Vievee Francis is a finalist for the 2016 PEN Open Book Award for Forest Primeval: Poems. This collection brings the reader on a journey to the wild, untamed side of society as Francis delves deep into issues of race, class, image, and more. Her poems are a distressing yet beautiful exploration of the human spirit and the world we inhabit. The following is a series of poems from the collection.


A Small Poem

for Jen Chang and Martha

From a morning without expectations a surprise,
a word unanticipated and meant. Rare
and jarring. Syllables moving one to tears
when the winter sky is a simple blue, and nothing is there to impede the dailyness of things. But
the word grows from a note a hello a salutation
and plants itself like a spring dandelion seed that by
afternoon is full grown and blowing more seeds,
lightly, sweetly, a coloratura of delight, and I
feel as if I were both the plucked and the child
plucking the stem and twirling. How a single word
can set the world turning from one moment into
the next in startlement. 



She’s not “maternal,” she’s dangerous.
                      —Jamaal May

I have no charms. Admittedly.
No gold comb can move through
This mane. My skin is not translucent.
Mine is a tail to fear. I know.
And though a mother may destroy,
She too sees fit to create beauty
That would eventually grow into forms
I would swallow if I gave in
To my hungers. Nothing will come
Of this womb. But, up from my wounds—
From this goat’s body—
Up from my wood-smoke lungs, from
The milk of me, comes a song, a melody
To open yours, then lick them clean. 



But I was never the light of my father’s eyes, or any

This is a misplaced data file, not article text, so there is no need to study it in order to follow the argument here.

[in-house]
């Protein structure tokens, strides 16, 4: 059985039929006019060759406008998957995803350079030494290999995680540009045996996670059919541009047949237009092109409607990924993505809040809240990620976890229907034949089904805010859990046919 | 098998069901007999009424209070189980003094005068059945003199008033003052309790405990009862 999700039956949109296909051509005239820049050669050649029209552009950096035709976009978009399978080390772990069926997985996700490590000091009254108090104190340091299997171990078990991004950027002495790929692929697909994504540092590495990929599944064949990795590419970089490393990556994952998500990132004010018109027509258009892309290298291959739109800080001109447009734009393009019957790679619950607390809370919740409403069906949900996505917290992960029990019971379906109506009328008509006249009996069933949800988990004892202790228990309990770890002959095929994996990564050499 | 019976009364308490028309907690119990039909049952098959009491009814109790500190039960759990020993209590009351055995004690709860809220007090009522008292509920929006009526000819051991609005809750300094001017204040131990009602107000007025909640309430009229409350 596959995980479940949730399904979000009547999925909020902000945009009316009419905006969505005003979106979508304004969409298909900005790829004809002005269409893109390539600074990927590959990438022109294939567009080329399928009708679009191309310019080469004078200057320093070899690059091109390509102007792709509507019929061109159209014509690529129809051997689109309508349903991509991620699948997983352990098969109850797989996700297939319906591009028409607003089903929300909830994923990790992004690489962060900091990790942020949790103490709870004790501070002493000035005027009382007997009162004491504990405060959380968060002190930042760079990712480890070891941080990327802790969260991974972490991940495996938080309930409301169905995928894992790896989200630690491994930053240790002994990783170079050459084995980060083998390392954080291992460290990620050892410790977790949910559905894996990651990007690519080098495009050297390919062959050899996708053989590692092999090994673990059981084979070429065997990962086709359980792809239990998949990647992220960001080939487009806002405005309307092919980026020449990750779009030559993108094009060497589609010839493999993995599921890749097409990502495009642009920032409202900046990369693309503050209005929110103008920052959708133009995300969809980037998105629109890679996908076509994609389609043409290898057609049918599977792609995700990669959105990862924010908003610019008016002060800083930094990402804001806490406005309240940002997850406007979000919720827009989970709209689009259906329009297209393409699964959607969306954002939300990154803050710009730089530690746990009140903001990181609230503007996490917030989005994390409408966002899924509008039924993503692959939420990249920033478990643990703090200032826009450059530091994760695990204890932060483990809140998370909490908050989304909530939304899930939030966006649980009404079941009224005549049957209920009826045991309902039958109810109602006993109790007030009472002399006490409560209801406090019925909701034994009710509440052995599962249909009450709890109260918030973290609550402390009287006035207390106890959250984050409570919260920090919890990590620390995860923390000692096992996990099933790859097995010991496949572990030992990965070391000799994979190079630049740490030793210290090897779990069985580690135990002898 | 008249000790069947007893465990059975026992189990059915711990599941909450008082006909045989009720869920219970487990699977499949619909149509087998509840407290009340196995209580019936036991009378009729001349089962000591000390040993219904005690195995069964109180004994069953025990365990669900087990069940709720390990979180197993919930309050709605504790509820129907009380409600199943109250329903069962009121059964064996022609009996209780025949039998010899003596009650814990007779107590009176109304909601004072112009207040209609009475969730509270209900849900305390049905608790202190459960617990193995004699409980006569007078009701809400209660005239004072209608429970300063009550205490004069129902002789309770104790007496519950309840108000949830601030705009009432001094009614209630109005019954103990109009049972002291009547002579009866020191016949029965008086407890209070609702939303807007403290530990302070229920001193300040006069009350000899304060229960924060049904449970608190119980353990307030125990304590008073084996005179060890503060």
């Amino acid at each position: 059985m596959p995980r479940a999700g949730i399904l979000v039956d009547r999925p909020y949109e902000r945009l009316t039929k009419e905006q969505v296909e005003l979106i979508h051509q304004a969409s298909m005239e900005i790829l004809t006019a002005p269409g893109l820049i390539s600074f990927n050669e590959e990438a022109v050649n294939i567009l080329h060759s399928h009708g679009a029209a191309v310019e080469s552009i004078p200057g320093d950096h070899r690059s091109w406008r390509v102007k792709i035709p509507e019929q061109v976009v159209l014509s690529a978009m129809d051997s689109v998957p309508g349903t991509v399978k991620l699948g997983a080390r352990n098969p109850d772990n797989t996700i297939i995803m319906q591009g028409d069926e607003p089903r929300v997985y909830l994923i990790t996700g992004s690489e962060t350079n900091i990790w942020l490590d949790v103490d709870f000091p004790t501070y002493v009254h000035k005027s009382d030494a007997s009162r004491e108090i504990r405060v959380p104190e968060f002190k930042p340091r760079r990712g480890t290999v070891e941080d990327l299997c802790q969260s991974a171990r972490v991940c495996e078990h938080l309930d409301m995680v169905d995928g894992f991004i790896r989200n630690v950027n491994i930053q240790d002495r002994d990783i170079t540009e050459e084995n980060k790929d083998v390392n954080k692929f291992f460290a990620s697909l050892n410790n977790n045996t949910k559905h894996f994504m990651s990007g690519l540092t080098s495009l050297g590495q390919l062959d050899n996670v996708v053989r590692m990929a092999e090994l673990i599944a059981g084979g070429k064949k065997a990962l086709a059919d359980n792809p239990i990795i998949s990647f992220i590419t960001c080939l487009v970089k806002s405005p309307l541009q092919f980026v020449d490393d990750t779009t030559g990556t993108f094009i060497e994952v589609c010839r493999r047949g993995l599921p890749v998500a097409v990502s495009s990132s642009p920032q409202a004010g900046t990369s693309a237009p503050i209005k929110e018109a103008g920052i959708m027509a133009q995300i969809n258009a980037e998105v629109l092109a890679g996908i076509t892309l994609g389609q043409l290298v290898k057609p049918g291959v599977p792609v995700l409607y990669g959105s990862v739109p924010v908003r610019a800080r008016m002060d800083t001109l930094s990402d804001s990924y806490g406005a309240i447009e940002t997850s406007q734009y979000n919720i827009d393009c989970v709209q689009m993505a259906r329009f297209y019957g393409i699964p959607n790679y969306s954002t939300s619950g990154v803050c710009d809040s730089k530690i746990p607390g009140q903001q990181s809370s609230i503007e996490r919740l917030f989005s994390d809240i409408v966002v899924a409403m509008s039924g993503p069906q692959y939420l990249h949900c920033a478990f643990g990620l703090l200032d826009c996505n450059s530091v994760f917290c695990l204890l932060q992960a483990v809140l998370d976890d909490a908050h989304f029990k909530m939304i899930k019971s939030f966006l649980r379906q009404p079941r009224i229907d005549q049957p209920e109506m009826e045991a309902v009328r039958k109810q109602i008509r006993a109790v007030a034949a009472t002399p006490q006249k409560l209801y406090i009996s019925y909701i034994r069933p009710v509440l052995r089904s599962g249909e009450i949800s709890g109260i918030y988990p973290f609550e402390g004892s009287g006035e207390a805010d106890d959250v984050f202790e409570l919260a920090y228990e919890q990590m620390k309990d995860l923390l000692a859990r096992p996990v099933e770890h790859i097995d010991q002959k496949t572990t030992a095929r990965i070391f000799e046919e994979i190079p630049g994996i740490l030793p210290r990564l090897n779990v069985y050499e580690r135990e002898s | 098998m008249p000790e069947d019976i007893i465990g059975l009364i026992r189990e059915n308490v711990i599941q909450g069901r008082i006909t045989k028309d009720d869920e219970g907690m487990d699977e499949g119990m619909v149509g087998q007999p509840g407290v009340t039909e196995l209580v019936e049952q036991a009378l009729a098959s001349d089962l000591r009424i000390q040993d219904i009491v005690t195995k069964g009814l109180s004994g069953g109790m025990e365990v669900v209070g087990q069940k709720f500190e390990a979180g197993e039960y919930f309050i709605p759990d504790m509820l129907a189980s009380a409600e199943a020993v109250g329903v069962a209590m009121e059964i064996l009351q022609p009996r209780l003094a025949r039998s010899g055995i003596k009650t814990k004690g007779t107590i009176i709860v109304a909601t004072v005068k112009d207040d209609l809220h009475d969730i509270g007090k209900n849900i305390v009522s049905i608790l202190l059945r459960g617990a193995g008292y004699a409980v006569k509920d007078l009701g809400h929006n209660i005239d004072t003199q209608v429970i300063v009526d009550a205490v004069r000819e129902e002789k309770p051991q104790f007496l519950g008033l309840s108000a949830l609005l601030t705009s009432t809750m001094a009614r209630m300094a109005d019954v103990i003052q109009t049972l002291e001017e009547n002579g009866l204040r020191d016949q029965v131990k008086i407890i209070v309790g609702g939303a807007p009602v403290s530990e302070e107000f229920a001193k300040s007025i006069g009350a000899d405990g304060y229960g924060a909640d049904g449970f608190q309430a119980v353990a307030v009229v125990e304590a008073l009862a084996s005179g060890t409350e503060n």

other brother’s (that deep-husked choir), so there
was no height from which to fall. I began here
                                  in the proverbial bottom:
undertow, base from which one may rise but briefly,
like the failing horse knowing it must now race, must
tear out of its rusted gate, must further tear
the pleuritic lining of its lungs, let its tongue loll
                     ugly from the side
of its mouth. Have you seen such a thing?
Its brown coat salted with sweat as it lunges
forward and lunges again, forcing its measure
not up but out, knowing its ankles could fold
under such weight, its nose opened
into another being, sucking and snorting
the only thing it takes within that does not judge it,
the air. The sweet, sweet air
as it makes its way around a curve that might kill it,
that assuredly will kill it. Do you see me there?
Of course not.
                      I’m over here. Here,
in this hollow running for my low life. O Father,
for the rub of a hand over my back. O Brothers,
for the gold-leaf wreath that might have meant
a stroke of my calf, for that, I stretch these legs to breaking,
I wrench this belly’s hull, dark
as all alluvial things are. Lucifer’s is a common story, a
child’s boogeyman. What should frighten you is this: 
imagine what he would be had he not fallen, had he never
known the elusive light at all, never been privy to the chords
of God’s neck, if he, in fact, doubted such things,
believing only in what anguishes and writhes, trusting
nothing more than what soils his hands. 

Copyright © 2015 by Vievee Francis. Published 2015 by TriQuarterly Books/Northwestern University Press. All rights reserved.

Read more from the finalists of the 2016 PEN Open Book Award

Read other excerpts from the 2016 PEN Literary Award winners and finalists here.